As ever, the 2016 Marketing Society annual conference was awash with fantastic speakers. However, there was one star that shone brighter than all others. Ed Lu, astrophysicist turned astronaut, is quite simply a legend. Ever humble, he regaled us with a story of saving the International Space Station and the astronauts on it in the wake of the space shuttle being grounded following the Columbia disaster in 2003. Having already completed two space missions, he was chosen for the ultimate job.
Lu condensed 18 months of training in Russia into 63 days to learn how to fly a Russian spacecraft in order to retrieve the stranded astronauts who would shortly run out of food and water. Every day he started training at 7am, finishing at midnight, and then studying for four hours leaving time for three hours sleep. Ultimately, the mission was a success and the space station was saved.
But what was so beautiful about Lu's story was the way that he translated his experience into something all of us can learn from…
- Don't put things off - his biggest life regret was that he never had dinner with the family of a friend who died on Columbia. They were so busy that it kept getting delayed. They had fixed a date for when Columbia returned.
- Be an optimist - but be a living optimist. Space travel is the ultimate goal but it is risky since you are sat on millions of pounds of explosives. Be smart about risks and reduce them until they are smaller than the prize itself, but don't have a safety first approach otherwise you won't do anything.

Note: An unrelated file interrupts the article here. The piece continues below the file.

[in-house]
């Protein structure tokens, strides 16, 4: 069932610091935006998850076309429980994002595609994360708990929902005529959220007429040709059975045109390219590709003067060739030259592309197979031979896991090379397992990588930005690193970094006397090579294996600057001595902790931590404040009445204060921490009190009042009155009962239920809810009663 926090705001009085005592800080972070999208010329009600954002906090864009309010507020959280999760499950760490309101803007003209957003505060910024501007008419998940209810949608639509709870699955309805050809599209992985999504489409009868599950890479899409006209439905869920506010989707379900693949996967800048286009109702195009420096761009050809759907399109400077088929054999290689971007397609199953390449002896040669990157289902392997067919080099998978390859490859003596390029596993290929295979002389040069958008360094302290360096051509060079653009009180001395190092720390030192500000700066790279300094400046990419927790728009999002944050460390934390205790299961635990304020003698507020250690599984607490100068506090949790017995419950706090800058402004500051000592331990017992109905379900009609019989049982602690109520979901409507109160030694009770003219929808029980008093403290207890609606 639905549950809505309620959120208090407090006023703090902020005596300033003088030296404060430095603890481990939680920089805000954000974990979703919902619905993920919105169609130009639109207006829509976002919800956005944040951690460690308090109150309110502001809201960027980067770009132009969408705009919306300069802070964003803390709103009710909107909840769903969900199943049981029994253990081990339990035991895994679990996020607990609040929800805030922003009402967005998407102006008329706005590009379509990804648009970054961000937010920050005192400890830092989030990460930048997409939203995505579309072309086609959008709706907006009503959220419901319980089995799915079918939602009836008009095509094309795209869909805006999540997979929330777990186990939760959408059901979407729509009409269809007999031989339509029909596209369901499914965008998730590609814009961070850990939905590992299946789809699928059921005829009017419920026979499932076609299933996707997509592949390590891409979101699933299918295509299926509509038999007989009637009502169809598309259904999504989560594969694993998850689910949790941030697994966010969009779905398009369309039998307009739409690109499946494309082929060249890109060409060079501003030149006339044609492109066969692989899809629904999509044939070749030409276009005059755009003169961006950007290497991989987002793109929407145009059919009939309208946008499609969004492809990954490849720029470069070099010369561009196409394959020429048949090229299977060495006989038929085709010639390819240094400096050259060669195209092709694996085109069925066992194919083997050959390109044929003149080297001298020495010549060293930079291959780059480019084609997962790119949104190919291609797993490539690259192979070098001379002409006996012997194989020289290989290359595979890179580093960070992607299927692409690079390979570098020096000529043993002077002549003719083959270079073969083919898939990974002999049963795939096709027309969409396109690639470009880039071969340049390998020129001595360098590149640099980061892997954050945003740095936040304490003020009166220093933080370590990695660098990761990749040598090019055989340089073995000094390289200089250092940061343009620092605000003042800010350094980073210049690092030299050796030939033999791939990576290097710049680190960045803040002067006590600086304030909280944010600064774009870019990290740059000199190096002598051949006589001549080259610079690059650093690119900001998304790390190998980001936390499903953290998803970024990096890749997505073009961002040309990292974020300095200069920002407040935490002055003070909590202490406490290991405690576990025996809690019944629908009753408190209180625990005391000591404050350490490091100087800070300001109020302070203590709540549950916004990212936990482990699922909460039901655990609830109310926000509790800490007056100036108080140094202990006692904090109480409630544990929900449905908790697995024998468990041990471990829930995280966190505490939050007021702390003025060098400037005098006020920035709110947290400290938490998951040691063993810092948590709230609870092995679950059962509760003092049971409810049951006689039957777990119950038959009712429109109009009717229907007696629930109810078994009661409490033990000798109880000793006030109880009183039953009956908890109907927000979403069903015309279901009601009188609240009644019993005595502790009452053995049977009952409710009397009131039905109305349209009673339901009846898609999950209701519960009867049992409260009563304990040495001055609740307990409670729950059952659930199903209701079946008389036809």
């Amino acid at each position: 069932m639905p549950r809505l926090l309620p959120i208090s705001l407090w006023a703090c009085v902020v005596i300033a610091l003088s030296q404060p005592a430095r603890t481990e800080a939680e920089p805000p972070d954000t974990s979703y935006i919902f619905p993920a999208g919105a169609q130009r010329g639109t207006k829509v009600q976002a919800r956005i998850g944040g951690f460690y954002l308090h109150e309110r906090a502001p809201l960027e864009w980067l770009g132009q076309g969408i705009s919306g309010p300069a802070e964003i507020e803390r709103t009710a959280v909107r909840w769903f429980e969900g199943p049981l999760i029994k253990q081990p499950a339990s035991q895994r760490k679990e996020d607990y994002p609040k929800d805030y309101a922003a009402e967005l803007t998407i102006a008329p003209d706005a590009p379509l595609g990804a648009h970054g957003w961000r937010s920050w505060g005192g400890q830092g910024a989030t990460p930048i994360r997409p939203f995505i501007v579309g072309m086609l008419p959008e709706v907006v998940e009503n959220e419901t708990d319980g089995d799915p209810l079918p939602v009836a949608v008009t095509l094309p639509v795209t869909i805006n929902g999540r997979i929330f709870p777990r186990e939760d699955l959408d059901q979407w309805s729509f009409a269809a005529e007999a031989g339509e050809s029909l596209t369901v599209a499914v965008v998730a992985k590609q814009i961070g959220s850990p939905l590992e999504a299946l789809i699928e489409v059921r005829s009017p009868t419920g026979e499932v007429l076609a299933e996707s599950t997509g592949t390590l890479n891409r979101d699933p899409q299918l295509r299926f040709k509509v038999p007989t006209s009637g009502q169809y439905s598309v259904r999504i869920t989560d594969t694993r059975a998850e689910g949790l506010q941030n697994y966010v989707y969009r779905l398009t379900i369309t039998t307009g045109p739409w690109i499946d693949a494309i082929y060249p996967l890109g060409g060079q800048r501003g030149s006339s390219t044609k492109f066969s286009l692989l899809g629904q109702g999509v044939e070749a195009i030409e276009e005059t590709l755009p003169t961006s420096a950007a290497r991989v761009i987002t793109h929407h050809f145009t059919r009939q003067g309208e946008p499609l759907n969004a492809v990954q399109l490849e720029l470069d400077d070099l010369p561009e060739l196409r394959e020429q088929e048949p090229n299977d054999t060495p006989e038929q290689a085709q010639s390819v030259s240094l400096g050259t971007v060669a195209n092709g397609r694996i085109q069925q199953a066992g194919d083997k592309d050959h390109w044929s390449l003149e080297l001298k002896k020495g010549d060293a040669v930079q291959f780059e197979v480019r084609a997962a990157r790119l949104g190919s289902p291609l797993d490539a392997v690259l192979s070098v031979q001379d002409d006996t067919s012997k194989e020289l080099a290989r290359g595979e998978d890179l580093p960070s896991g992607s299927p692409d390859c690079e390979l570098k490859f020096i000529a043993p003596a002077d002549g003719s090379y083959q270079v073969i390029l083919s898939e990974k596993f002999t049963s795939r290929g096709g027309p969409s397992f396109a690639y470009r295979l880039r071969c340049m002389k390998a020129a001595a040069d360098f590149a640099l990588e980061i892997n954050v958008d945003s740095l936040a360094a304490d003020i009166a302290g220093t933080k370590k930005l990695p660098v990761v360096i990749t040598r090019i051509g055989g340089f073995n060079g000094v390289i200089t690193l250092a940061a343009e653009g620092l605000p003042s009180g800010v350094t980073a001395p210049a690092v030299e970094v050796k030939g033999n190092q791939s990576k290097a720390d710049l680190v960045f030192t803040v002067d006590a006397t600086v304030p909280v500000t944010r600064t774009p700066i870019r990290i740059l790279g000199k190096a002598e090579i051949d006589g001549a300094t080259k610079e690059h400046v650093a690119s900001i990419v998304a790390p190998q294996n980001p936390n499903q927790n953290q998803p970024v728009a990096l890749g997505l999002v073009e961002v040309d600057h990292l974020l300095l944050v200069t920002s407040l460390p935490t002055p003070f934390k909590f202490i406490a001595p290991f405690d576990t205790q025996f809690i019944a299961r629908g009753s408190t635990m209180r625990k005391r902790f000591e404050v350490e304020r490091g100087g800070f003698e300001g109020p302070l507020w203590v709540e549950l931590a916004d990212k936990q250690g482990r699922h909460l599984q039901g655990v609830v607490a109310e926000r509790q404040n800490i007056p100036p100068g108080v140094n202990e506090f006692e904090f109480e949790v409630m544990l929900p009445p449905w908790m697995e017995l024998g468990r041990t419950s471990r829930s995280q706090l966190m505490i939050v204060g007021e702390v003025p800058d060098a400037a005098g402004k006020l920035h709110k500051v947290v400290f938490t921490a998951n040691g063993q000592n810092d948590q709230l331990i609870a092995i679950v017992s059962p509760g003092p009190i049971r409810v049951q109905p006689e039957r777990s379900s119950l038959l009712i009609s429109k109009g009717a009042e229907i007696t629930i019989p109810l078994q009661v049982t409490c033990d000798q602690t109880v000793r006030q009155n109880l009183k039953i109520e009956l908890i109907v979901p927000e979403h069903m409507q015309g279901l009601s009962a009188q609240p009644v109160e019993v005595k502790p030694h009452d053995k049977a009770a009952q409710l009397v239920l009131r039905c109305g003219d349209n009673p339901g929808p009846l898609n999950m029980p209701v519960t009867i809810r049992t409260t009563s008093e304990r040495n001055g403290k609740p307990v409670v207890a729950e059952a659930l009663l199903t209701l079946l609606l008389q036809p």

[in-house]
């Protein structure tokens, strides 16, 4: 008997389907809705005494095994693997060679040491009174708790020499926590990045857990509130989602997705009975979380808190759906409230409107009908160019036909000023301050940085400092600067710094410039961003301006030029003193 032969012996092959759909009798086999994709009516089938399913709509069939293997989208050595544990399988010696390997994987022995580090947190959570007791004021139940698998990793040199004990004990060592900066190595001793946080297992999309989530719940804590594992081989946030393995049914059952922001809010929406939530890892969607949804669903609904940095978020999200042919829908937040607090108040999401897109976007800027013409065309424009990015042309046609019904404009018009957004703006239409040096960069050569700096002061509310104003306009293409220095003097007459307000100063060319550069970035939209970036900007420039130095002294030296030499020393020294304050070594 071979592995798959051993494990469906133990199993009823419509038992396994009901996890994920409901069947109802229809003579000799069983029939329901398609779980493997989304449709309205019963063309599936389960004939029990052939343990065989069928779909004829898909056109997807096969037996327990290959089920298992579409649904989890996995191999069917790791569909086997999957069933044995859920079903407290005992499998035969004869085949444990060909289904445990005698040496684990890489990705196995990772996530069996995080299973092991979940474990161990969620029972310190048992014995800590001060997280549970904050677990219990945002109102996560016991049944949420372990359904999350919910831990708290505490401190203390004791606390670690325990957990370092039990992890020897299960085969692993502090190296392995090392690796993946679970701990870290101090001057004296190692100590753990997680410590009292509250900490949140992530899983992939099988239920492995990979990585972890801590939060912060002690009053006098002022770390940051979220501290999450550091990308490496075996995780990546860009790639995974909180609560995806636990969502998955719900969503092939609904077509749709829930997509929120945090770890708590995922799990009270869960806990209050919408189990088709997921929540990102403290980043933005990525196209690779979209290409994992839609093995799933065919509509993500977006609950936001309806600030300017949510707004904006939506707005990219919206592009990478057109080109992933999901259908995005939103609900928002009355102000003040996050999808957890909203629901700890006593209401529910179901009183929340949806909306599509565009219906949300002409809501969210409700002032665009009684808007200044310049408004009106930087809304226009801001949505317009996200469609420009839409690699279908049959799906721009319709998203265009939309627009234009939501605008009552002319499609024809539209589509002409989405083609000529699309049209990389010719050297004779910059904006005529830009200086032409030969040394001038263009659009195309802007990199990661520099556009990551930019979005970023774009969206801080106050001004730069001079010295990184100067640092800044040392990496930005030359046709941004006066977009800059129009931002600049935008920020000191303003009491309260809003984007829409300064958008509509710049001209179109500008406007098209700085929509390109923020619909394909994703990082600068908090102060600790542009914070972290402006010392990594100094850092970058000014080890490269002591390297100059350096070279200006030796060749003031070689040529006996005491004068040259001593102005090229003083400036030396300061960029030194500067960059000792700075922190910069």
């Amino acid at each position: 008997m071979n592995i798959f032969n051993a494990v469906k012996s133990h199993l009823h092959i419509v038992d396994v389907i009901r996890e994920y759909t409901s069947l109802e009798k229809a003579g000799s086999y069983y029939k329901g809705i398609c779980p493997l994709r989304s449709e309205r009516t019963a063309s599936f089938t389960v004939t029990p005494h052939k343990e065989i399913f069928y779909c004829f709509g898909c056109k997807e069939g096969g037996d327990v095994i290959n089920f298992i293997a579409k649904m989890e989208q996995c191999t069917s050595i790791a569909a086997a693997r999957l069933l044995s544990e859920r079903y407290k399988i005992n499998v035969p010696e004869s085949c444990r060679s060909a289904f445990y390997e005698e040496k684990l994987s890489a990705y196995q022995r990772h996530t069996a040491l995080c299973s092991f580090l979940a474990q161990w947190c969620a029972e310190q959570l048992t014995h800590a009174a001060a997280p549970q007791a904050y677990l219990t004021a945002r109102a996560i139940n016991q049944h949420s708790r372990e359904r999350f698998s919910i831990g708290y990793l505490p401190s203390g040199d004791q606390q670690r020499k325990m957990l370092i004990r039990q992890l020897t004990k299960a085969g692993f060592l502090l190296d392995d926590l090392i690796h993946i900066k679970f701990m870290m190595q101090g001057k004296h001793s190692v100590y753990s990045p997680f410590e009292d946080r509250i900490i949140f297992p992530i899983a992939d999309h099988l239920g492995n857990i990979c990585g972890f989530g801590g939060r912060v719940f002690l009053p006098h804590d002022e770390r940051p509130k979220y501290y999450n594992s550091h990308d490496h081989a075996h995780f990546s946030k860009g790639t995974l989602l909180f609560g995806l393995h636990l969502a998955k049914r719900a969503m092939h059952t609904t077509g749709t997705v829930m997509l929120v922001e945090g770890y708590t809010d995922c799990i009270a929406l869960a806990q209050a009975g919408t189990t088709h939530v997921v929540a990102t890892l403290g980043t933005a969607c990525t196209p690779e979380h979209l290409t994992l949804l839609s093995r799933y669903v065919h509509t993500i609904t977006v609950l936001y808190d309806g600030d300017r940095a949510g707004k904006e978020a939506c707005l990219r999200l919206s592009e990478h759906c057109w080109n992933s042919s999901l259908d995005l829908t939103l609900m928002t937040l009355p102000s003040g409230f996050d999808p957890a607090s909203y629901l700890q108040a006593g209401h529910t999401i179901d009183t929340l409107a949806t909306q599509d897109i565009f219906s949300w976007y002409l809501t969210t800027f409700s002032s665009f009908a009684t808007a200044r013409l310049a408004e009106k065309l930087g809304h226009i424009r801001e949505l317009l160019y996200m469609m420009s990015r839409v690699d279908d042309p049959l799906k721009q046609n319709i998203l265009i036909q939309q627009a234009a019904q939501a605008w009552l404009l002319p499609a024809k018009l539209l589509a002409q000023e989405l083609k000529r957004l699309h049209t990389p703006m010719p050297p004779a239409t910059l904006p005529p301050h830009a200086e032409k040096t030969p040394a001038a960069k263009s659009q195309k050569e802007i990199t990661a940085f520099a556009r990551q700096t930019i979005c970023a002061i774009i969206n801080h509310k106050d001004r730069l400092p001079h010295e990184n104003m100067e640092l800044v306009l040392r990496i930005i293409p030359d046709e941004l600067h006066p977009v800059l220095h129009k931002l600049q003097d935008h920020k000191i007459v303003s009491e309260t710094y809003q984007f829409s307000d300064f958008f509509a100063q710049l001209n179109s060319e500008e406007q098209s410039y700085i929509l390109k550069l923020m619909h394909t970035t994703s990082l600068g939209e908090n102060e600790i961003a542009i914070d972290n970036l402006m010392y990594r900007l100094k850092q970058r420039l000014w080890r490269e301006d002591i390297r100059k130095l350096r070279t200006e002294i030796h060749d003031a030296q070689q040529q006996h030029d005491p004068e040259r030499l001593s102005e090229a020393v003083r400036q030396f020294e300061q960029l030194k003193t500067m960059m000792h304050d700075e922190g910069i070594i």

- Don't micromanage from afar - Lu worked with a Russian cosmonaut for six months on the International Space Station and at times they had conflicting orders from their seniors. They had to work out a way to create space to collaborate and get on with it.
- Appreciate what you have - for six months Lu couldn't shower and had a sum total of 250g of personal possessions (a photo, a notebook and a pen). You don't need much to be happy and it isn't about material things.
- The world is beautiful. Lu saw 16 sunrises and sunsets every day and had a sense of wonderment for the planet that we live on. He believes that if everyone could see the planet in the same way, there would be no wars or conflict.
Indeed Lu developed such a love of the planet that having worked at Google after NASA he then went on to co-found B612, a foundation dedicated to protecting the earth from asteroid strikes. Lu had observed from space just how many asteroids have hit the moon and Earth. The B612 project sounds fanciful, but the plan is to launch an infrared telescope into orbit around the sun and from 170m miles away it will detect asteroids that might end it all for us.
It may have been unexpected for Lu that he ended up in space but we have all benefited from the fact that he did. And if there was ever a man who could pull off 'planetary defence' it would be Lu - but you can be sure that he wouldn't make too much of a fuss about it.